In 1935, DutchbreederLeendert Saarloos (1884–1969) started cross-breeding a German Shepherd Dog male to a female European Wolf (Canis lupus lupus) which he obtained from the Rotterdam Zoo (Dutch: Diergaarde Blijdorp). Although he was passionate about the German Shepherd, he found most dogs to be too domesticated and wanted to breed in more natural properties in order to get better working dogs. The result wasn't entirely what Saarloos had hoped for. This breed is cautious, reserved and lacks the ferocity to attack. Until Leendert Saarloos died in 1969, he was in full control over the breeding of his "European wolfdog". The Dutch Kennel Club recognized the breed in 1975. To honour its creator they changed the name to "Saarloos Wolfdog". In 1981 the breed was recognized by the Fédération Cynologique Internationale (FCI). In the past, some Saarloos wolfdogs were trained as guide dogs for the blind and as rescue dogs, but most dogs of this breed are currently kept as family dogs.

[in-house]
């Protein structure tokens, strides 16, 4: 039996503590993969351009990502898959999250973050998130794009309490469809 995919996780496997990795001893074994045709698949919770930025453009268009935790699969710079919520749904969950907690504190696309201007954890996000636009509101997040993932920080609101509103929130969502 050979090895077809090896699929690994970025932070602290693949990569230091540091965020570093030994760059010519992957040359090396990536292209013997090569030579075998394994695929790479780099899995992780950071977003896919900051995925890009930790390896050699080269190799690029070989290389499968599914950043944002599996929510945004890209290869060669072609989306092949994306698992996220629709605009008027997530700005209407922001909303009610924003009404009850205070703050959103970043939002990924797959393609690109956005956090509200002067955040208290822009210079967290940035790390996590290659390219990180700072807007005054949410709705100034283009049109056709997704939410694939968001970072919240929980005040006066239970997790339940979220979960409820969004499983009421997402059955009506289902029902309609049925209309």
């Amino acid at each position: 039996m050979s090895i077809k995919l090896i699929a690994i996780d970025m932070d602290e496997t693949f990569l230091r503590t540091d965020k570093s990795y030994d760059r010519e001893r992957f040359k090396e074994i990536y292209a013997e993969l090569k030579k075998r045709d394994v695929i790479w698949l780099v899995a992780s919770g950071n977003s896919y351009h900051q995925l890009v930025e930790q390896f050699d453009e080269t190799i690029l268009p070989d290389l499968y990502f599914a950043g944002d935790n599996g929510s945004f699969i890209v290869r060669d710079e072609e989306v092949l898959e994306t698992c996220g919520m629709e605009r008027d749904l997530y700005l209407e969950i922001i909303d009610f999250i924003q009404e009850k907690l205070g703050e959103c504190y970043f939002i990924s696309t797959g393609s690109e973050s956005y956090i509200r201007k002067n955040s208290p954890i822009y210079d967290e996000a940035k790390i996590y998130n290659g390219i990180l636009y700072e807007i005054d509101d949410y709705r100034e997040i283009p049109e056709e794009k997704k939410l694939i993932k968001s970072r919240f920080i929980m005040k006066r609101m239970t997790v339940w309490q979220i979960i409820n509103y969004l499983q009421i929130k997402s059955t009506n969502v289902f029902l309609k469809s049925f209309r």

The Saarloos wolfdog is a fairly large dog, up to 76 cm (30 in) at the shoulder and weighing up to 45 kg (100 lb). It is an athletic dog in build, with medium bone, and a strong and muscular body. They move lightly on their feet and have an elegant march. Its coat is short and dense, providing good protection from the weather. There are 3 colours: wolf-grey, red and white. Because the wolf-grey genes are dominant, this is the most common colour. Genes for white colour are recessive, making this uncommon although this colour is accepted. The Saarloos has wolf-like expressions, as well as a wolf-like head.